Doctor insights on:
Having protein in urine due to lupus. Does drinking protein shakes (to gain muscle for exercise) affect the protein activity ?
Proteins: That are formed and released in the brain as a result of inflammation of brain tissue. The underlying cause is what is known as oxidative stress. That essentially means that the brain is using oxygen inefficiently. Surprisingly it is due to relative vitamin deficiency from consumption of empty calories for years. ...Read more
WhoKnows-WhoWillPay?: As with all "dietary supplements", by congressional action, dshea 1994, see fda.Gov, for dietary supplements sold otc, marketers are exempt from evaluating or proving claims or safety. Supplements are on an "honor system" relying on the manufacturer/marketer/seller to report problems, if/after recognized by enough customers to fda. Who is going to pay for expensive clinical trails & data keeping. ...Read more
Workout(1.5 hrs, 1 muscle/day) in morning (with protein supplements and protein rich diet) leads to insomnia. Any explanations/suggestions?
Working out: I'm not sure how it's possible to work out using only 1 muscle per day? I wonder what the contents of your protein supplement actually are -- some contain stimulating substances, which of course could lead to insomnia. Would also need to know what other medications, supplements, or drugs you might be taking. Do you drink caffeinated beverages? ...Read more
Well you need 50gms-: -per dark as your requirement, & having more protein available to your muscles during & right after a workout ,you are sure you have enough for muscle recovery. Also more is not better. 30-40gms is more than adequate. Do not supplement on your days off, only workout days. ...Read more
No: Eating protein does not cause hypoglycemia (low blood sugar). If one is getting what he thinks are hypoglycemia symptoms, a primary care doctor can check it out to see if there is actual low blood sugar, or just symptoms similar to that of low blood sugar. On the other hand, what is being mixed with the whey protein? A smoothie with a lot of sugar may lead to hypoglycemia symptoms some time later. ...Read more
Any pure protein....: ...powder is protein. It's what else that's added 2 it that needs watching. Read labels carefully & if U don't understand what's been added, ask Ur PCP or a dietitian. 2 much protein will challenge Ur kidneys, so more is not always better. U need 50gms/day generally. Add supplement as U exercise especially in weight training.U have bbetter dose control with powered rather than capsules or pills. ...Read more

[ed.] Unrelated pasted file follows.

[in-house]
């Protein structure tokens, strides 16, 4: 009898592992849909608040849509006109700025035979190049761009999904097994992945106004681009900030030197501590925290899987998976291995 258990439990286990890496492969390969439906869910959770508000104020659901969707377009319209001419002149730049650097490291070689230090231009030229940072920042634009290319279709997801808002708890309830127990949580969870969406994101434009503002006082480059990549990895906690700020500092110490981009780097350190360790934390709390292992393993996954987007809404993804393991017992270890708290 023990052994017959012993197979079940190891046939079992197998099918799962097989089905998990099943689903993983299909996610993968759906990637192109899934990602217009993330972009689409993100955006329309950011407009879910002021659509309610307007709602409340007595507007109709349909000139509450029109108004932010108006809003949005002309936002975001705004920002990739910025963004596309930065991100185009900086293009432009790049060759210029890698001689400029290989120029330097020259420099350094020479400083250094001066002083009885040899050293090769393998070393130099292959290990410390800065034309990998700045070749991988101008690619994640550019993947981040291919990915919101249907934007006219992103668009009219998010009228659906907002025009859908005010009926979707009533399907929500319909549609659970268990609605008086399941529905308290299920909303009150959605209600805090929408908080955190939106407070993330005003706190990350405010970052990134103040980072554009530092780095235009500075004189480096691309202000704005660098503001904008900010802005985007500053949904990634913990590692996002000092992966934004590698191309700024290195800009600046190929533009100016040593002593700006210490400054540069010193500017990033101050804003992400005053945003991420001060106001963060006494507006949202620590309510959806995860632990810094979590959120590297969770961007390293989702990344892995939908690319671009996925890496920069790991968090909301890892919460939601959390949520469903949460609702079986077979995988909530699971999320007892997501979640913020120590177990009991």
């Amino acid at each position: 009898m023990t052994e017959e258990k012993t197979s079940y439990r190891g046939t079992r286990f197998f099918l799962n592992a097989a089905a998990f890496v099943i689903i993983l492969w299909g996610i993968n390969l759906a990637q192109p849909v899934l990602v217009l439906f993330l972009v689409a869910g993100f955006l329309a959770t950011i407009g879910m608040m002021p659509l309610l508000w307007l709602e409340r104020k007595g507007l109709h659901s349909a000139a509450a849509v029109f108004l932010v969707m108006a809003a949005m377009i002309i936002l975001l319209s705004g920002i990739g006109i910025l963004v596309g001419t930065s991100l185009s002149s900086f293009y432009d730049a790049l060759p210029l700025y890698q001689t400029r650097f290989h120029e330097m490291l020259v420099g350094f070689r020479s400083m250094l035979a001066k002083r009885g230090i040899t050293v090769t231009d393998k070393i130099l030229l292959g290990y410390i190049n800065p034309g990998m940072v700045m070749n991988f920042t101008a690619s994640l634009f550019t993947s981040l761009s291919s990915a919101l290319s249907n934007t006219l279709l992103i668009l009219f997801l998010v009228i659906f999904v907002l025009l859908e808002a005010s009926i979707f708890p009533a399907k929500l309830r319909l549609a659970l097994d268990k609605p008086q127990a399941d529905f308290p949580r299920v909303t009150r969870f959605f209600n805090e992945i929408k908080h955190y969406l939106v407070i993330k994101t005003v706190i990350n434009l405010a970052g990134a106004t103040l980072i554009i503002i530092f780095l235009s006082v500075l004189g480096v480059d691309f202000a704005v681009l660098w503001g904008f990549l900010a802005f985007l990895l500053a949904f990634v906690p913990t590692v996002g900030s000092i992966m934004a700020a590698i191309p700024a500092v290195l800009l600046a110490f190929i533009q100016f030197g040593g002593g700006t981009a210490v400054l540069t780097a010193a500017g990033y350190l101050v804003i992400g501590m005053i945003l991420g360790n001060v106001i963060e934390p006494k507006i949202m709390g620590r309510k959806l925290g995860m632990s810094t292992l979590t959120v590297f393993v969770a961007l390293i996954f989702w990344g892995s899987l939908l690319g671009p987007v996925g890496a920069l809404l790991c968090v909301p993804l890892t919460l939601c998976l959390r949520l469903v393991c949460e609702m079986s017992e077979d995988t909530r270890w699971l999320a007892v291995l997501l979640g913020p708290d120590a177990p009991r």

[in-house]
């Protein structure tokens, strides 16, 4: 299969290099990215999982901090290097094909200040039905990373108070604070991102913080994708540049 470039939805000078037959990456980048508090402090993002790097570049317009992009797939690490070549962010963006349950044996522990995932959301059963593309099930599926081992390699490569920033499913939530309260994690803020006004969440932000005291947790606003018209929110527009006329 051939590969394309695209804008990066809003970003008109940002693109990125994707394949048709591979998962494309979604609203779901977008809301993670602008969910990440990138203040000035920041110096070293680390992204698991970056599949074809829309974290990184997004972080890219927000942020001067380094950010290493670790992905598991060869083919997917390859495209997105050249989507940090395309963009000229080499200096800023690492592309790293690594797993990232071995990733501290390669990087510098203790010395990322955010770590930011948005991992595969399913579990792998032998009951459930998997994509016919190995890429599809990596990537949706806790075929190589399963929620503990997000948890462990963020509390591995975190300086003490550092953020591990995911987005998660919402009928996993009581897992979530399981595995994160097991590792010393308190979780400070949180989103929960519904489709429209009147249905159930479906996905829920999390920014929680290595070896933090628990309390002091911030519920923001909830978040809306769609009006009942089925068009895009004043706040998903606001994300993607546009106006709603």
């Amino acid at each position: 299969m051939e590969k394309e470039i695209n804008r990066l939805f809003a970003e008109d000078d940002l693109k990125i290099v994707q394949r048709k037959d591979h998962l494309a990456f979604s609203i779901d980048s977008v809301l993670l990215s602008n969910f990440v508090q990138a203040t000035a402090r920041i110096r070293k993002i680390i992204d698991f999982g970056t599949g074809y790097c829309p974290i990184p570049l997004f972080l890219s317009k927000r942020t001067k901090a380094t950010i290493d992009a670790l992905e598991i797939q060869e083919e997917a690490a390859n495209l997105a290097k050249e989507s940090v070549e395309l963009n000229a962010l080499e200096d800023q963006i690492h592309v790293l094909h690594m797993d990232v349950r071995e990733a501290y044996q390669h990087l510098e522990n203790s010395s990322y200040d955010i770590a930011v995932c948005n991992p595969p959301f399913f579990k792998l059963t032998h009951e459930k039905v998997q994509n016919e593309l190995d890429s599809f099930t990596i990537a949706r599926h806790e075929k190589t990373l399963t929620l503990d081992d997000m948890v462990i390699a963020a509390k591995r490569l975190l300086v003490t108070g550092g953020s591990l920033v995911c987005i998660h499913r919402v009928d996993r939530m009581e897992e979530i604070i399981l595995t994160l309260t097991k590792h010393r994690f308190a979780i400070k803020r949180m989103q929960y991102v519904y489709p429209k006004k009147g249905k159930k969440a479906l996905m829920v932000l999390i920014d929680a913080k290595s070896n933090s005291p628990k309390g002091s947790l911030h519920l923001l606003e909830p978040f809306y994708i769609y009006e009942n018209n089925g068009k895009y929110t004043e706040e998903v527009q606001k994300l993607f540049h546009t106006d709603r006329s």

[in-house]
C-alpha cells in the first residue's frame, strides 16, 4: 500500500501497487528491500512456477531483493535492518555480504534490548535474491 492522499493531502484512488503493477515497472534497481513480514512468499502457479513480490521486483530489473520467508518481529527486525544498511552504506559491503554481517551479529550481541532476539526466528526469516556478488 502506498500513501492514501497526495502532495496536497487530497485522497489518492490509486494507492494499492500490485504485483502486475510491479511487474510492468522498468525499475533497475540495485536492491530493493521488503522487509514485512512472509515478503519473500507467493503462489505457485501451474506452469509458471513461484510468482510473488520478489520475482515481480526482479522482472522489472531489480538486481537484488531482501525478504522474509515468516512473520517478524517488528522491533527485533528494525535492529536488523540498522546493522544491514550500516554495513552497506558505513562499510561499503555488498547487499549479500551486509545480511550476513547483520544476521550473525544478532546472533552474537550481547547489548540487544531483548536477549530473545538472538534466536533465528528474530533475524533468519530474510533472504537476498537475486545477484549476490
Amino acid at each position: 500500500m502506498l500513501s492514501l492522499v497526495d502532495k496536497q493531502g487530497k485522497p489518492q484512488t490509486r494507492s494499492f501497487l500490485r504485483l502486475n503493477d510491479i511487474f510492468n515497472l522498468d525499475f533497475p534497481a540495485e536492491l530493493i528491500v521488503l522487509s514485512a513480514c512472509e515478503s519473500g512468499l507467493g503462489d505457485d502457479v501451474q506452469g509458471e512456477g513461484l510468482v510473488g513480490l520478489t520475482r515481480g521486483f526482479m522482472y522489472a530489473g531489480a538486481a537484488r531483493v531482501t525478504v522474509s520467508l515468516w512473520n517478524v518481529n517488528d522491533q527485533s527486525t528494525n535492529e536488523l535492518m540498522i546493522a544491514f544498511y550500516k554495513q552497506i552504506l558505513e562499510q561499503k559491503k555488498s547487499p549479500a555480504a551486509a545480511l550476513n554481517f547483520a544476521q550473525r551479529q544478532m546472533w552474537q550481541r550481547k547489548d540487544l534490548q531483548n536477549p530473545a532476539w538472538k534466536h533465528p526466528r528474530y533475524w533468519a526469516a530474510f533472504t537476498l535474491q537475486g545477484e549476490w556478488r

No: They may not overload the liver, but they can force the kidney to work a bit harder. If yyour kidneys are compromised in any way, you need to reduce the amount of protein you take in. Humans can only absorb less than 2 grams of protein/kg of body weight at the absolute maximum....The rest is just excess calories. ...Read more
Will supplementing a lower protein semi-vegetarian diet with whey protein powder improve immune function?
Probably: This depends on sufficiency of protein in your diet but deficiency of Amino Acids is not unusual ; grows more common as we age, as most over age 60 produce insufficient hydrochloric acid, needed to digest protein. Low protein impairs immune function; whey is a superb source proven to increase glutathione, important for immune function. There are big differences in quality-see http://bit.Ly/1fpottv. ...Read moreSee 1 more doctor answer
1.5 yrs. PT not reversing muscle atrophy. Getting stronger, no muscle development. Wt. training, lt. cardio, pool. Eat lean protein, fruit & veggies.
Building Muscle: If you are trying to build muscle then you need protein. Most people consume too much carbs. Also you are much better off having 5 meals a day then 3 meals. I supplement between the three main meals with a zero carb protein shake. It provides the carbs and keeps your body fueled. You need at least one gram of protein per body pound per day to maintain and build muscle mass. ...Read moreSee 1 more doctor answer
Whey protein: 1. Protein is protein. Whey, or any other source. 2. Pre/post workout - theoretically one can argue for both. BOTTOM LINE - NO ONE KNOWS. Those people who claim one way is better or use this type of protein or another have either something to sell you or they "think" they know best. But, there is no published peer reviewed studies. Do what feels best for you! ...Read more